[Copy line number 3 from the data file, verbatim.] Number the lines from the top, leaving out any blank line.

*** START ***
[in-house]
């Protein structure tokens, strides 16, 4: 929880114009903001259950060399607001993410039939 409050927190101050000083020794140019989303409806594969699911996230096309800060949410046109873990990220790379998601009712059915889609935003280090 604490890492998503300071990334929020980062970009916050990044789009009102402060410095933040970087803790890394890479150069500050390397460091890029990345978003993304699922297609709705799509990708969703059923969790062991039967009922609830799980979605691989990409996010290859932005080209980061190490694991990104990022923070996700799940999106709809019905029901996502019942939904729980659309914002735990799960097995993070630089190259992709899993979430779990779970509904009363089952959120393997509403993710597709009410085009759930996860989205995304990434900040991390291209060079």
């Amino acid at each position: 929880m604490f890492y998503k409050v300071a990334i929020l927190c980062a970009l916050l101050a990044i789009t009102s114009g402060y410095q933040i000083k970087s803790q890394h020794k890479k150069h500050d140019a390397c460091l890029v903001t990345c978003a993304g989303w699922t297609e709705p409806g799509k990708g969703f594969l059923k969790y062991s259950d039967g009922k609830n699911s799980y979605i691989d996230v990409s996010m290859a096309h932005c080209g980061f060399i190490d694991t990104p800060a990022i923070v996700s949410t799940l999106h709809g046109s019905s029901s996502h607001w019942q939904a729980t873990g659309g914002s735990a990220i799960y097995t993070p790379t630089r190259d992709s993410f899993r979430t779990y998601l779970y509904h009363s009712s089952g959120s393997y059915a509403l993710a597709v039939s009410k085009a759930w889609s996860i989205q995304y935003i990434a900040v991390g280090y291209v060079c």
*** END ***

């Amino acid at each position: 929880m604490f890492y998503k409050v300071a990334i929020l927190c980062a970009l916050l101050a990044i789009t009102s114009g402060y410095q933040i000083k970087s803790q890394h020794k890479k150069h500050d140019a390397c460091l890029v903001t990345c978003a993304g989303w699922t297609e709705p409806g799509k990708g969703f594969l059923k969790y062991s259950d039967g009922k609830n699911s799980y979605i691989d996230v990409s996010m290859a096309h932005c080209g980061f060399i190490d694991t990104p800060a990022i923070v996700s949410t799940l999106h709809g046109s019905s029901s996502h607001w019942q939904a729980t873990g659309g914002s735990a990220i799960y097995t993070p790379t630089r190259d992709s993410f899993r979430t779990y998601l779970y509904h009363s009712s089952g959120s393997y059915a509403l993710a597709v039939s009410k085009a759930w889609s996860i989205q995304y935003i990434a900040v991390g280090y291209v060079c």